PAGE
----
I'm not sure what it says about a country's national psyche that holds pork and cabbage as national treasures - it may explain my masseur's flatulence - but food is prominent in Taiwanese culture. Stick to the savoury: My travelling companion described the popular sweet treat mochi, gelatinous rice cakes filled with soft centres such as red bean and taro paste, as much "like eating a testicle".
But every city offers top-quality Chinese for reasonable prices - a more than generous lunch in a good restaurant in Taipei will only set you back $20 - and good-quality Mongolian barbecues and Japanese cuisine are also easy to find. If you are staying in a Western-style hotel, don't miss the buffet breakfast.
The adventurous will love the delicacies on offer, such as the surprisingly tasty 1000-year-old eggs (boiled eggs preserved in salty water until the white becomes opaque and the yolk a disturbing black), sweet potato buns, seaweed salads and the infamous stinky tofu. The only dish left untried by our party was at Yangmingshan Resort. It was labelled (wrongly, we assume) "Assorted Cold Cats". Of course, most Taiwanese just have cereal for breakfast.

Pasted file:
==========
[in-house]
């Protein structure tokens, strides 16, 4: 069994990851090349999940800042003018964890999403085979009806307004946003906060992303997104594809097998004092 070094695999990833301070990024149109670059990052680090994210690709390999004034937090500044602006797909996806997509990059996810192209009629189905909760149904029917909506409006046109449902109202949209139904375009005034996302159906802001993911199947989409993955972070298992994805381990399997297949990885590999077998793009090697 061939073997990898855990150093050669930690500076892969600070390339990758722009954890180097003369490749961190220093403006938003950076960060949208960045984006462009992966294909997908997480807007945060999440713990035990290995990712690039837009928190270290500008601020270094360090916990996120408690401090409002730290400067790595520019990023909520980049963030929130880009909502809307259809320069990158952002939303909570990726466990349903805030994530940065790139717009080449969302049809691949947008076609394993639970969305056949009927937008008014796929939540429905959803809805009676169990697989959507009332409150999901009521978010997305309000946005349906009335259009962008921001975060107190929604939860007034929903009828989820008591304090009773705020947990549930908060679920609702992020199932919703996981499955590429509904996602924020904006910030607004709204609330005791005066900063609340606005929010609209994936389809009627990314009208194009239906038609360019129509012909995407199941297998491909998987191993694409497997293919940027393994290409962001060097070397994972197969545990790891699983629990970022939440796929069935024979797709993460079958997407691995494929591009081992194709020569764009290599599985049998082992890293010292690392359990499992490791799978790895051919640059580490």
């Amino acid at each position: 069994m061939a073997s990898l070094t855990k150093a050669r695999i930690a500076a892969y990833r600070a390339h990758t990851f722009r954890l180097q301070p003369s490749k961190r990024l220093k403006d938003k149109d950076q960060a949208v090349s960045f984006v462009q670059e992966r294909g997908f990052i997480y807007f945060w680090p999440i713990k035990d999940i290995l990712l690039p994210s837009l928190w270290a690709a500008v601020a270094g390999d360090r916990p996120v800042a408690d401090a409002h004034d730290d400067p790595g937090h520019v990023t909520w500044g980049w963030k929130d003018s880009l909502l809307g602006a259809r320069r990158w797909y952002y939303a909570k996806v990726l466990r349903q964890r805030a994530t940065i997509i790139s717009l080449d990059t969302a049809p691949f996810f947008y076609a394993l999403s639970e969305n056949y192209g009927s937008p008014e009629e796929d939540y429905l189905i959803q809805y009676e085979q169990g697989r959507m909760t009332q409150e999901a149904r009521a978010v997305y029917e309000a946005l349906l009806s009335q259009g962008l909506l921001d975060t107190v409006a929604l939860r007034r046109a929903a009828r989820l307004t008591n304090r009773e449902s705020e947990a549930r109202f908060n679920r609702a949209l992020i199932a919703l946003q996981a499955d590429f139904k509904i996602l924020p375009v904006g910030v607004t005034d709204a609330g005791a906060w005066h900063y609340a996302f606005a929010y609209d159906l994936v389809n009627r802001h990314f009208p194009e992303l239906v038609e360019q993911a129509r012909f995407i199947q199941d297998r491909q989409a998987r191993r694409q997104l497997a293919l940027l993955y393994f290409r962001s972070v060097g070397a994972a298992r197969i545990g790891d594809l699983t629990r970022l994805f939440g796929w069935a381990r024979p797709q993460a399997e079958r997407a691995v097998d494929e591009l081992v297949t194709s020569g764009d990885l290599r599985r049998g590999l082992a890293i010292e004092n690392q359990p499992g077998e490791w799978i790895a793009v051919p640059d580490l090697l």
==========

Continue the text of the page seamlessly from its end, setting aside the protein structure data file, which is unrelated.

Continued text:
There's a lot more to Taiwan than the big cities. The size of the country - about half the size of the North Island - and good roads make day trips to villages and natural areas do-able, but getting around is not easy for those without a working knowledge of Mandarin.
A guide or a well-planned itinerary is recommended. We were ferried around by the irrepressible Beral from Taiwan Tourism, who did a great job miming ingredients in the various facial wraps and entertaining our endless questions about Chinese culture. (According to Beral, if you are born in the Year of the Rabbit, you will be blessed with long ears and the ability to run fast. I don't think she was trying to be funny.)